Listeria monocytogenes





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Listeria monocytogenes


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Listeria monocytogenes

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Listeria monocytogenes is a gram (positive/negative) rod.


USMLE® Step 1 style questions USMLE

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USMLE® Step 2 style questions USMLE

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A 64-year-old man is brought to the emergency department by the ambulance following a seizure at home. He appears acutely unwell on admission, and is complaining of headaches and bright lights. His temperature is 39.2°C, blood pressure is 98/55 mmHg, and pulse is 110/min. His past medical history is significant for diffuse large B-cell lymphoma, for which he is on chemotherapy. A CT head shows no acute abnormalities, and a lumbar puncture confirms the suspected diagnosis of bacterial meningitis. Gram-positive bacilli are isolated on blood culture. Which of the following is the most appropriate pharmacotherapy for treating this patient's meningitis?

External References

Listeria monocytogenes or just L. monocytogenes, is a gram-positive bacteria that causes listeriosis.

Listeria was discovered by a Scottish doctor, J.H.H. Pirie, who named it in honor of of British surgeon Joseph Lister,.

It’s also called “monocytogenes” because when it was inoculated in rabbits, their monocyte levels increased.

Ok now, L. monocytogenes is a rod-shaped bacteria with a thick peptidoglycan cell wall.

So when gram-stained, it takes in purple dye, making it a gram-positive bacteria.

It is catalase and oxidase positive - which means it produces both these enzymes.

L. monocytogenes is a facultative intracellular pathogen, meaning it can live both outside or inside of its host’s cells.

It doesn’t form spores and it is facultatively anaerobic, meaning that it can survive in both aerobic and anaerobic environments.

Now, when L. monocytogenes is cultivated on blood agar medium, its colonies cause beta-hemolysis, also called complete hemolysis.

That’s because it produces toxins called beta hemolysins, which hydrolyze the hemoglobin within red blood cells to transparent yellow color byproducts.

L. monocytogenes is a motile bacteria, with a very interesting way to move, that depends on both its location, and the temperature. In an extracellular environment, this bacteria moves by beating its flagella creating a characteristic tumbling motility.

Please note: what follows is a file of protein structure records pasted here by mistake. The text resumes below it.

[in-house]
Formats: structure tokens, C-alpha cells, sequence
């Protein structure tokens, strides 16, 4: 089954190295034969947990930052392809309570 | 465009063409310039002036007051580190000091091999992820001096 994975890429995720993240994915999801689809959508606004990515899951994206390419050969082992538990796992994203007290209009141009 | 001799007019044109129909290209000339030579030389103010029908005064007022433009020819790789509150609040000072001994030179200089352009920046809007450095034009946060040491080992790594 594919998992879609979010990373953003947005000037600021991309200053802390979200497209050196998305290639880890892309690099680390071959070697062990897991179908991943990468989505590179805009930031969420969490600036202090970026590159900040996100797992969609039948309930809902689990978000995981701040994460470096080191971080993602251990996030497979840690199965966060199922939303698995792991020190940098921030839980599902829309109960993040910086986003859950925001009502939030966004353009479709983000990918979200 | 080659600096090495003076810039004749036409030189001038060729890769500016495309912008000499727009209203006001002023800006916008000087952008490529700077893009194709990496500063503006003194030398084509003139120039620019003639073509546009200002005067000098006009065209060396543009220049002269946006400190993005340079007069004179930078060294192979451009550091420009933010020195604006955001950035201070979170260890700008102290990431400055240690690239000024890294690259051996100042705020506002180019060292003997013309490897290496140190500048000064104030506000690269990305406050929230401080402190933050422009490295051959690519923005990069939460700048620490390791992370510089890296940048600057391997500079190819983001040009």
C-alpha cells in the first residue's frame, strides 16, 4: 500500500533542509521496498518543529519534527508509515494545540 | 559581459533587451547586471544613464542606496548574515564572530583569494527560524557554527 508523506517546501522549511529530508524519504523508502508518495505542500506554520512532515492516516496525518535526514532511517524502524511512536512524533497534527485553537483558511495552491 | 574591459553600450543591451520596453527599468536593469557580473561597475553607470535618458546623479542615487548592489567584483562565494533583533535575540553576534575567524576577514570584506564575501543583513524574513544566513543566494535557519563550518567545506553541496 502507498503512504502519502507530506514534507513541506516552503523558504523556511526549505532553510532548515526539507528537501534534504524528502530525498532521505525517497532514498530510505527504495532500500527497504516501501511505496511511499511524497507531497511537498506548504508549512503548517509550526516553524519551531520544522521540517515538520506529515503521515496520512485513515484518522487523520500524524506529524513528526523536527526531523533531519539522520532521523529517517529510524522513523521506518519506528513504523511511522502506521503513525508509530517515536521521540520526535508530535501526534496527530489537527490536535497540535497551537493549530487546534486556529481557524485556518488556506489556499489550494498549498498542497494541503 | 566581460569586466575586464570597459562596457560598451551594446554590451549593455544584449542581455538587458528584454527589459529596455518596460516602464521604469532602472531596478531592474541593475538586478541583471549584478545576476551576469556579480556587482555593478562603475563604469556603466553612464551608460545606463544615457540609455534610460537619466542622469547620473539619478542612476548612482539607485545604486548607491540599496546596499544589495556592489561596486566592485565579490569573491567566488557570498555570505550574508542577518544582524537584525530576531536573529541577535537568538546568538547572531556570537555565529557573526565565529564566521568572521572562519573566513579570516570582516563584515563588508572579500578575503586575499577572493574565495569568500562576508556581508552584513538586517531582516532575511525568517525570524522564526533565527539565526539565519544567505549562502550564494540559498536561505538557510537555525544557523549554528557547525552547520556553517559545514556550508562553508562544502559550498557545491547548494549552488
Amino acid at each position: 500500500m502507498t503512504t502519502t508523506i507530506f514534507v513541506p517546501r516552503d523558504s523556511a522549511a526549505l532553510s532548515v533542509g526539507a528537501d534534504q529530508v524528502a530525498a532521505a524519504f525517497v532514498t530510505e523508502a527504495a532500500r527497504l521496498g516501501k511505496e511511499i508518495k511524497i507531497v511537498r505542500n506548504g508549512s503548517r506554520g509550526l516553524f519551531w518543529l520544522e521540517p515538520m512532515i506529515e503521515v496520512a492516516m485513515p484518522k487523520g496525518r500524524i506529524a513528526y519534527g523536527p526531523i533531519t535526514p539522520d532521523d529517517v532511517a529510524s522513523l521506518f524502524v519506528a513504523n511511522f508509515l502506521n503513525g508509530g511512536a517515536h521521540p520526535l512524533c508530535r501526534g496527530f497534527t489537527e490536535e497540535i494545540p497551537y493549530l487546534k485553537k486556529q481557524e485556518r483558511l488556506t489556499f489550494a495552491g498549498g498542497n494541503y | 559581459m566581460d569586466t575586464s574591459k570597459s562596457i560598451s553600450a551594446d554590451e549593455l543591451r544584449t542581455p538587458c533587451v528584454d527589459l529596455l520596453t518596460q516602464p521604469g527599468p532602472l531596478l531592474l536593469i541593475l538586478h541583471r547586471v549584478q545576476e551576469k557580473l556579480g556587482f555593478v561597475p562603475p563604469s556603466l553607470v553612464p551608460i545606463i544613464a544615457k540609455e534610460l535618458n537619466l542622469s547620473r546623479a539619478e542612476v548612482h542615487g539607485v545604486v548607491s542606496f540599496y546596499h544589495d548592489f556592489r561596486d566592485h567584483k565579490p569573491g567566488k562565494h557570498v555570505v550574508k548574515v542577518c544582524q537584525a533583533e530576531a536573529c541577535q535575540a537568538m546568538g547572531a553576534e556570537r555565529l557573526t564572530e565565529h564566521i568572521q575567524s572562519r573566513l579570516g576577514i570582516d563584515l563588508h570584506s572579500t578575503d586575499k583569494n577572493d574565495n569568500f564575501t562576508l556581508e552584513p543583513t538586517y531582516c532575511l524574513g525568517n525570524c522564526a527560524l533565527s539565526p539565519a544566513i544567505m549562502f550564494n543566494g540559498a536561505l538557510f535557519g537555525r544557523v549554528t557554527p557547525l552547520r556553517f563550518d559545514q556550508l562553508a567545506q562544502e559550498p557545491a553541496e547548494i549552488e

But this is only possible at 37 degrees Celsius and below.

That’s because FlaA, the gene that codes for flagellin, which is the structural protein that makes up the flagella becomes downregulated as the temperature rises up to 37 degree Celsius.

So above 37 degrees, there’s reduced production of flagellin proteins, meaning no flagella being made, rendering L. monocytogenes non-motile.

In an intracellular environment, L. monocytogenes moves by an actin-based motility.

It starts with this bacteria producing a protein called Actin assembly-inducing protein or just ACTA, which recruits small actin filaments at one end.

As more and more actin filaments get recruited and polymerized behind the bacteria’s end pole, that propels the bacteria forward, like a rocket.

L. monocytogenes is a foodborne bacteria, meaning people get infected when they eat contaminated food - especially unpasteurized dairy products and cold deli meats, and this bacteria is known to survive even at very low temperatures in the fridge.

Once this bacteria gets into the gut, it uses its attachment proteins called internalins to attach to the host’s receptor proteins, such as E cadherin located on goblet cells of the intestinal mucosa.

After attaching to the host’s cells, this bacteria is slowly engulfed by the cell membrane, which invaginates to form a sac on its inner side.

The sac then separates from the actual cell membrane forming what’s referred to a internalization vacuole.

Inside the vacuole, Listeria releases listeriolysin O, and bacterial phospholipases, which are enzymes that degrade the vacuolar membrane.

This releases the bacteria in the host’s cell cytoplasm, where it starts using the host’s cell resources and food, and multiply into many identical bacterial cells, by the process of binary fission, which means every bacterial cell splits in two identical copies.

On a side note, if this sounds similar to mitosis… Well, it is!

But the term binary fission is used to describe division of prokaryotic cells, which don’t have a nucleus, and therefore some steps in replication are different from mitosis.